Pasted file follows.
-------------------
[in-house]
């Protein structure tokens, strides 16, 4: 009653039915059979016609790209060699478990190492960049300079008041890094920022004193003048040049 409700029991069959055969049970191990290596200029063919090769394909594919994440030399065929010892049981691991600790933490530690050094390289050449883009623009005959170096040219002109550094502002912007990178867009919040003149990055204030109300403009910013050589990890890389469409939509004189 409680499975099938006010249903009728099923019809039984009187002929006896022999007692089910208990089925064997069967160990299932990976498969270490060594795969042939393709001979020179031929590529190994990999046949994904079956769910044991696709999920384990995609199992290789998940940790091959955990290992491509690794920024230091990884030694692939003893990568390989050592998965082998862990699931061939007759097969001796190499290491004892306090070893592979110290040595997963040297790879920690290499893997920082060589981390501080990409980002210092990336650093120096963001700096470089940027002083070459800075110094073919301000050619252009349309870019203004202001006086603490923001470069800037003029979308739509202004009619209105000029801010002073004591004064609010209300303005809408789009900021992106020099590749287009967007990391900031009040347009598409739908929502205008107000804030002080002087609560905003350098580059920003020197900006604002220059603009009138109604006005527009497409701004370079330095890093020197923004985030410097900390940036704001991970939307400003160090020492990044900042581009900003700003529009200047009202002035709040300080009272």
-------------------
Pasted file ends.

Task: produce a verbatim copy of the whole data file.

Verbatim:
[in-house]
């Protein structure tokens, strides 16, 4: 009653039915059979016609790209060699478990190492960049300079008041890094920022004193003048040049 409700029991069959055969049970191990290596200029063919090769394909594919994440030399065929010892049981691991600790933490530690050094390289050449883009623009005959170096040219002109550094502002912007990178867009919040003149990055204030109300403009910013050589990890890389469409939509004189 409680499975099938006010249903009728099923019809039984009187002929006896022999007692089910208990089925064997069967160990299932990976498969270490060594795969042939393709001979020179031929590529190994990999046949994904079956769910044991696709999920384990995609199992290789998940940790091959955990290992491509690794920024230091990884030694692939003893990568390989050592998965082998862990699931061939007759097969001796190499290491004892306090070893592979110290040595997963040297790879920690290499893997920082060589981390501080990409980002210092990336650093120096963001700096470089940027002083070459800075110094073919301000050619252009349309870019203004202001006086603490923001470069800037003029979308739509202004009619209105000029801010002073004591004064609010209300303005809408789009900021992106020099590749287009967007990391900031009040347009598409739908929502205008107000804030002080002087609560905003350098580059920003020197900006604002220059603009009138109604006005527009497409701004370079330095890093020197923004985030410097900390940036704001991970939307400003160090020492990044900042581009900003700003529009200047009202002035709040300080009272």